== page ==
by Sadia Khan and Zabia Afzal
More than 30,000 people live in these two square kilometers. A considerable proportion of them are South Asian immigrants, a considerable proportion of them are from Pakistan. Many are unemployed, underemployed, and poor. They are overeducated, overqualified, but insufficiently endowed with “Canadian experience.”
They work multiple jobs, but cannot afford adequate housing, so must share overpriced apartments with others in the same bind. Their landlords, parasitic by nature, invent ever more extortionist fees to increase profits, while their drive to reduce costs threatens the health and safety of tenants.
The children, who make up a third of the community, leave overcrowded homes to go to overcrowded, under-resourced schools, where they are denied the quality public education available to communities of rich, white, “Canadian” children not ten minutes away. They are culturally ghettoized and treated as the “other”.
But they have not been silent.
In June 2011, some of Thorncliffe’s youngest tenants were at the forefront of a rally for housing justice organized by the Thorncliffe Park Tenants’ Association (TPTA). The TPTA, which consists of a group of volunteers representing three of the worst-managed buildings in the area, has served as a critical organizing force in the community, channeling the communities’ anger and frustration into collective action. Overdue maintenance issues, exorbitant “transfer” fees, pest infestations and extra charges for air conditioners were just some of the concerns that led tenants to demonstrate.
After almost two years and no improvements in housing conditions, members of the TPTA again mobilized residents this summer and on June 8 held a rally to send their landlords a strong message. Children from the TPTA’s tutoring program designed posters that set the tone, with slogans such as, “If you don’t give us our AC’s, We’ll make you sweat,” and “Your smart-meter can’t outsmart us,” referring to the illegal monitoring of electricity use per unit to charge tenants extra for hydro.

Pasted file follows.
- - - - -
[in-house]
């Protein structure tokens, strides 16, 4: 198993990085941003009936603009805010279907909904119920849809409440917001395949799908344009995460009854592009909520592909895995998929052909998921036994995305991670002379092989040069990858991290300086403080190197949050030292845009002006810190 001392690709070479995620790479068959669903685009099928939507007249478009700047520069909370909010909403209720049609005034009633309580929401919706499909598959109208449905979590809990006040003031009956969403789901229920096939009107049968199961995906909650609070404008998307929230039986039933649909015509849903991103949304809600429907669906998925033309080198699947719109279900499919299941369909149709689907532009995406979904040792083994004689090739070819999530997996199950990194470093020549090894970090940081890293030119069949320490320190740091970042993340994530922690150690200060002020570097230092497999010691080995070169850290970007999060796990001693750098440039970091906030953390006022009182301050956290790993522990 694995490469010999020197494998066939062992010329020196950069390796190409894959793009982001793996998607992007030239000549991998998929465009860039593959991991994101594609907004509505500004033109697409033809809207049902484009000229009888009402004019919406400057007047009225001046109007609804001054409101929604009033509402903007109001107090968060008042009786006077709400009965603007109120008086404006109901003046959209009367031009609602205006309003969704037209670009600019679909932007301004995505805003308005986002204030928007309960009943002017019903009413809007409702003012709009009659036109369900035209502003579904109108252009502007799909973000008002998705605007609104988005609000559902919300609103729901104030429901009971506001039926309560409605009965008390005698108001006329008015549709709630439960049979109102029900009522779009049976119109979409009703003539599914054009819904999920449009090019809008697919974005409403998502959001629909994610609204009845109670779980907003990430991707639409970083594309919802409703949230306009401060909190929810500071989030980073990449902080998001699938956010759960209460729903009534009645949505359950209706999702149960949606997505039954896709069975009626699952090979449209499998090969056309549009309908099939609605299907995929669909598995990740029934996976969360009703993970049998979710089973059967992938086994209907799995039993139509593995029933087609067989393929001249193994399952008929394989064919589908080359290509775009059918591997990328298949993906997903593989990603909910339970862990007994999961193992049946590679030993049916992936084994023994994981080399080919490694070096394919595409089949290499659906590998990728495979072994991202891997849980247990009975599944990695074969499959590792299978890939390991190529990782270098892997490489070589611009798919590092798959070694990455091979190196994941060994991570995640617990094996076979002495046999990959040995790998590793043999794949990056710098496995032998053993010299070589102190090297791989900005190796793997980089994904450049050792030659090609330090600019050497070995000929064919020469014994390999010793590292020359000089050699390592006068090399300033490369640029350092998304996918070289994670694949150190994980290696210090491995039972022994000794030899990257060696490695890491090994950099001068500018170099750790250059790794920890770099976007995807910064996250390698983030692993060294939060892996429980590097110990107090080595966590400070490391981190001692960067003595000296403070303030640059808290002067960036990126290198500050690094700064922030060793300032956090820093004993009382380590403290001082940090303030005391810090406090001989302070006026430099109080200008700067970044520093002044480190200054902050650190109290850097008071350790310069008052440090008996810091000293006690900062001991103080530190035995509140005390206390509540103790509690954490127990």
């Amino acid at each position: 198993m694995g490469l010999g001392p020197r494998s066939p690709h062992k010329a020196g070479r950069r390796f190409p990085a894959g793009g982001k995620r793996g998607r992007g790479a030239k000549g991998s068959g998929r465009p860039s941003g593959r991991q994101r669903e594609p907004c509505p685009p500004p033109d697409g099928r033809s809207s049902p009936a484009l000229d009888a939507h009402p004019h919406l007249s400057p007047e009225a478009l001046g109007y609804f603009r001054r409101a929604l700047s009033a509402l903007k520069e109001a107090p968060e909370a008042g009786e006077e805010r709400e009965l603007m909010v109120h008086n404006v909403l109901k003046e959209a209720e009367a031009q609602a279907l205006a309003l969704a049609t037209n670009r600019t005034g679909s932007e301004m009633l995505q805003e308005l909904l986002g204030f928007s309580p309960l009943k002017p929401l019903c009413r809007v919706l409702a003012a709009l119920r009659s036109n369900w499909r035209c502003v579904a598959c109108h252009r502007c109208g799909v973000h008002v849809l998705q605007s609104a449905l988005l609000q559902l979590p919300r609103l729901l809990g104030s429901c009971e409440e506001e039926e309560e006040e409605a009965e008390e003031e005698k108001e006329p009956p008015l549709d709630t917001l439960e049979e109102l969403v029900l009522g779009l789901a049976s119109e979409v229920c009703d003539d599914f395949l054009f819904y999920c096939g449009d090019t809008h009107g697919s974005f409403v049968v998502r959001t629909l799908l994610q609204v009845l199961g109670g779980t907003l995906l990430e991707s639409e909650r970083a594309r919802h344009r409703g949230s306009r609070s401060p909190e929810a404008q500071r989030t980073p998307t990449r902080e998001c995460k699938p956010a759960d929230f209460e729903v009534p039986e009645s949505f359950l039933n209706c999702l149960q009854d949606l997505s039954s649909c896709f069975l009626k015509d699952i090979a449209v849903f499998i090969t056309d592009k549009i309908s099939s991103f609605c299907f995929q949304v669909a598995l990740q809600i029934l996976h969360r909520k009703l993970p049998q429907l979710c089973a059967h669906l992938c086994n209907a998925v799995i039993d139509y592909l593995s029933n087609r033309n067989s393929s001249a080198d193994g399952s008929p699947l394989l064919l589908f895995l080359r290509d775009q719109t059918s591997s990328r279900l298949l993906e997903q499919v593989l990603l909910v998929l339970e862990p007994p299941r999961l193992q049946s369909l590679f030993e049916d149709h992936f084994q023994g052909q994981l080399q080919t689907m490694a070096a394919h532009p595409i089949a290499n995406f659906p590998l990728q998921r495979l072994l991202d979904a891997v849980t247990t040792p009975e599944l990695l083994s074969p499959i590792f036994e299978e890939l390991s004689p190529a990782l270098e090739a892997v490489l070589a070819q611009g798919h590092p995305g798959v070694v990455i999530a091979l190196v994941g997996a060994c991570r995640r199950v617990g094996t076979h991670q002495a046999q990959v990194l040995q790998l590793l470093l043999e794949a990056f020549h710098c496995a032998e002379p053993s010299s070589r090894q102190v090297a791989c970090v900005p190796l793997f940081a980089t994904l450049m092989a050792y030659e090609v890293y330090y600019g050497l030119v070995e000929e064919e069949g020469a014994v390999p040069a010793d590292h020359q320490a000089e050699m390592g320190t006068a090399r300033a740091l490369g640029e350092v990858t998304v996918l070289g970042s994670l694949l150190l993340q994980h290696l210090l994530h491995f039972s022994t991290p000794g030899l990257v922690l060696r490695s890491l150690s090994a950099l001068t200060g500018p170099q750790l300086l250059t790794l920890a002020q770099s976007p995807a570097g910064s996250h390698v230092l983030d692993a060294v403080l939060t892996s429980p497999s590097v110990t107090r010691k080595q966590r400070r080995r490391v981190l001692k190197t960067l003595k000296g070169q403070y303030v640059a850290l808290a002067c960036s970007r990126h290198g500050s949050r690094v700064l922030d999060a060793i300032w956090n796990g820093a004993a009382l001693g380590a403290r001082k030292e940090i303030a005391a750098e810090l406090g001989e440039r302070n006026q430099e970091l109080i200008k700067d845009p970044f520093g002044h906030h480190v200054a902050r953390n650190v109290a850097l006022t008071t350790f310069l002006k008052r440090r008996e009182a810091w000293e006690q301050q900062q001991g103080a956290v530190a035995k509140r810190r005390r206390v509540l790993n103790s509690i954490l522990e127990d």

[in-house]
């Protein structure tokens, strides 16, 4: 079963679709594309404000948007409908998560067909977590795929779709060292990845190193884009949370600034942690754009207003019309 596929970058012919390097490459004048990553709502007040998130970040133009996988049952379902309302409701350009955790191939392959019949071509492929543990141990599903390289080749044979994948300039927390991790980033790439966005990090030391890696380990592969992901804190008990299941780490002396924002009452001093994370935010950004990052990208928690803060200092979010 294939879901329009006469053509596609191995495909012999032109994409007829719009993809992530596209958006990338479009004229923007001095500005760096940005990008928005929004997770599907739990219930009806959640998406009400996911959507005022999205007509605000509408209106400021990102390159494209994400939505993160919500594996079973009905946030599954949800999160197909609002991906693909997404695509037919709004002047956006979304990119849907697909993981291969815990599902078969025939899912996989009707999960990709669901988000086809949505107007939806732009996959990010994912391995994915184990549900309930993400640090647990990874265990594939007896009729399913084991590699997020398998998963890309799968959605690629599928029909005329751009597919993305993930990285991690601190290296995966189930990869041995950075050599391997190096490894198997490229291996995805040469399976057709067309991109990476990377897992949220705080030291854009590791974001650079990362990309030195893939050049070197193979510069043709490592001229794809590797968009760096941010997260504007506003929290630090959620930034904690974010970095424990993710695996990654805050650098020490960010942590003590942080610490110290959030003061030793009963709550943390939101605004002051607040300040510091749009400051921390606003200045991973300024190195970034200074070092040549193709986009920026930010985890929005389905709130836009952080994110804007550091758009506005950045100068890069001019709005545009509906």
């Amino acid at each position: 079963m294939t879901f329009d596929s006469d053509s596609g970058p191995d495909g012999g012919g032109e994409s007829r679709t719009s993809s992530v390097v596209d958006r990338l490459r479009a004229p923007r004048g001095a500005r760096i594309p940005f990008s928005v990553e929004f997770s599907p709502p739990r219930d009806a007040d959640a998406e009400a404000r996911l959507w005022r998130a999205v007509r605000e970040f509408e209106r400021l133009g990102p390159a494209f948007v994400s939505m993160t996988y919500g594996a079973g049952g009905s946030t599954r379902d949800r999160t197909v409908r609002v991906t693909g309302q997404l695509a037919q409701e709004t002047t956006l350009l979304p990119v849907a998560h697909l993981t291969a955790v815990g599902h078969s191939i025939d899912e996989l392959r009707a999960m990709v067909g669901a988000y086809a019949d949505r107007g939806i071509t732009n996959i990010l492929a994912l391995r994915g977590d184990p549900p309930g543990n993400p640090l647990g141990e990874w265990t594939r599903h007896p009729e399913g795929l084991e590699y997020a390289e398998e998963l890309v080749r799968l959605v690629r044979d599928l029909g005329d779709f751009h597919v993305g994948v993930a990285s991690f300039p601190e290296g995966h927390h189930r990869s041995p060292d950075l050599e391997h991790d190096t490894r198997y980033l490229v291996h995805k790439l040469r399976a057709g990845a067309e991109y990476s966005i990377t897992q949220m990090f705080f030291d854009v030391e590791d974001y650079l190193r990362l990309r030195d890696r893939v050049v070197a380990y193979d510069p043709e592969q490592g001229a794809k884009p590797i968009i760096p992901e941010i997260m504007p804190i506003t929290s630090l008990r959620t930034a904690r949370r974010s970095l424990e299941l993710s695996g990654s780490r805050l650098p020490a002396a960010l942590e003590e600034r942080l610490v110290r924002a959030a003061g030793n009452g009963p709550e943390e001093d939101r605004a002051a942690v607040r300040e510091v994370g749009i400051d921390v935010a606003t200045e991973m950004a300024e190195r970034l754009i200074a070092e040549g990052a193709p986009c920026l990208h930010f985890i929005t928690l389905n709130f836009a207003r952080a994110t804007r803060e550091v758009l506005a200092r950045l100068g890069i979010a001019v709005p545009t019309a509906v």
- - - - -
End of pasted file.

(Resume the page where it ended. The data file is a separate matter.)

The vocal young chanters led the adults in the march around the community. With protesters of every age, here was the past, present and future of a community that recognizes exploitation and aspires to end it. There were those, too, who watched from their balconies, afraid to participate in the protest lest they jeopardize their already precarious housing situation. Several marchers also came from outside the community to show their support.
Some of the adults present at the rally have been involved in the housing struggle since the 1970s. One such long-time activist, Pat Moore, delivered an inspirational history lesson to the marchers, sharing the story of how she and a group of tenants—pictured in a photo from 1994 that she held up—successfully converted one local building into a co-op which is now run by tenants. But the fight is not over, the victory is not complete. With the recent trend towards privatization, this building too is at risk of being turned over to the private sector, thus erasing a testament to tenant power in the community.
Finding power in their own languages and challenging the monopoly of the English language, protesters were vocal in airing their grievances, frequently grabbing hold of the loudspeaker from the organizers as the march progressed. By commanding the attention of their fellow marchers, neighbours and landlords, the strong voices of some women in hijabs—like the one pictured here—defied certain gender norms and characterizations of hijabi women offered by racist mainstream narratives.
One uninvited guest at the rally was Councillor John Parker—hailing from the neighbouring rich, largely white community, Leaside Park—who quickly made evident which side of the fight he was on. Following his pattern of patronizing interactions with this racialized, low-income community, he reinforced racist stereotypes of immigrants being filthy and irresponsible.
In a press release from the TPTA, the organization declared that it would not “stand for this kind of racism.” “As far as we are concerned,” said Shakeel Ahmed, a long-time Thorncliffe resident, “we don’t have a City Councillor. Every time he shows up here, he leaves more of a mess than he cleans up.”